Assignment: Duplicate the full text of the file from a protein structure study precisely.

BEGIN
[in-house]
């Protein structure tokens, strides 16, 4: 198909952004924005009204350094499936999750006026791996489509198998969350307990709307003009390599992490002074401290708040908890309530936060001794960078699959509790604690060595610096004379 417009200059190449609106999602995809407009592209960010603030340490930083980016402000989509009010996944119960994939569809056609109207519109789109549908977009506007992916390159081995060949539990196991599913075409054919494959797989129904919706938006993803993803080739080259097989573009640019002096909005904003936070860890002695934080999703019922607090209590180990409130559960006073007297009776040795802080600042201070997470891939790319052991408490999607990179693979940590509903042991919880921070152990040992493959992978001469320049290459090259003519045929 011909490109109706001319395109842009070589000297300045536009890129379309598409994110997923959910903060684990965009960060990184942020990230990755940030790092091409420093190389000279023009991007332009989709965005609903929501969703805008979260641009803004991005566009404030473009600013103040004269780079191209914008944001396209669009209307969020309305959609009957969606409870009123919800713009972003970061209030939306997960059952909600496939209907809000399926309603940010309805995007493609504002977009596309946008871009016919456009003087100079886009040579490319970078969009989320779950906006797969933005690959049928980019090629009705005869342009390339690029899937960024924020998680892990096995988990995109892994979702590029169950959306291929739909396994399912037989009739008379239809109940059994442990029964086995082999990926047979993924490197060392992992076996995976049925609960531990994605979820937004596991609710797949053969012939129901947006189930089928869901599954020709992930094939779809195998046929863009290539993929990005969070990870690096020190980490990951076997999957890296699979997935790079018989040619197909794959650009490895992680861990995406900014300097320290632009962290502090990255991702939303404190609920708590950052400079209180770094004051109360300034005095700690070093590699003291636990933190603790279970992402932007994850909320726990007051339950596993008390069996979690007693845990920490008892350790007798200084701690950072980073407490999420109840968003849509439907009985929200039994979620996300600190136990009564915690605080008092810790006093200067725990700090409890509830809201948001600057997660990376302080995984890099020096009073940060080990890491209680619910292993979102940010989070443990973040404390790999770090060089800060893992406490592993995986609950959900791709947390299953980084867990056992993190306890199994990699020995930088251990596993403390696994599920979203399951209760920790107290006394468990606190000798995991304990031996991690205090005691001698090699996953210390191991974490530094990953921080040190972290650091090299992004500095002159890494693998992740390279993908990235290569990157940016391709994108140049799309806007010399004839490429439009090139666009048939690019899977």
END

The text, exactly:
[in-house]
């Protein structure tokens, strides 16, 4: 198909952004924005009204350094499936999750006026791996489509198998969350307990709307003009390599992490002074401290708040908890309530936060001794960078699959509790604690060595610096004379 417009200059190449609106999602995809407009592209960010603030340490930083980016402000989509009010996944119960994939569809056609109207519109789109549908977009506007992916390159081995060949539990196991599913075409054919494959797989129904919706938006993803993803080739080259097989573009640019002096909005904003936070860890002695934080999703019922607090209590180990409130559960006073007297009776040795802080600042201070997470891939790319052991408490999607990179693979940590509903042991919880921070152990040992493959992978001469320049290459090259003519045929 011909490109109706001319395109842009070589000297300045536009890129379309598409994110997923959910903060684990965009960060990184942020990230990755940030790092091409420093190389000279023009991007332009989709965005609903929501969703805008979260641009803004991005566009404030473009600013103040004269780079191209914008944001396209669009209307969020309305959609009957969606409870009123919800713009972003970061209030939306997960059952909600496939209907809000399926309603940010309805995007493609504002977009596309946008871009016919456009003087100079886009040579490319970078969009989320779950906006797969933005690959049928980019090629009705005869342009390339690029899937960024924020998680892990096995988990995109892994979702590029169950959306291929739909396994399912037989009739008379239809109940059994442990029964086995082999990926047979993924490197060392992992076996995976049925609960531990994605979820937004596991609710797949053969012939129901947006189930089928869901599954020709992930094939779809195998046929863009290539993929990005969070990870690096020190980490990951076997999957890296699979997935790079018989040619197909794959650009490895992680861990995406900014300097320290632009962290502090990255991702939303404190609920708590950052400079209180770094004051109360300034005095700690070093590699003291636990933190603790279970992402932007994850909320726990007051339950596993008390069996979690007693845990920490008892350790007798200084701690950072980073407490999420109840968003849509439907009985929200039994979620996300600190136990009564915690605080008092810790006093200067725990700090409890509830809201948001600057997660990376302080995984890099020096009073940060080990890491209680619910292993979102940010989070443990973040404390790999770090060089800060893992406490592993995986609950959900791709947390299953980084867990056992993190306890199994990699020995930088251990596993403390696994599920979203399951209760920790107290006394468990606190000798995991304990031996991690205090005691001698090699996953210390191991974490530094990953921080040190972290650091090299992004500095002159890494693998992740390279993908990235290569990157940016391709994108140049799309806007010399004839490429439009090139666009048939690019899977």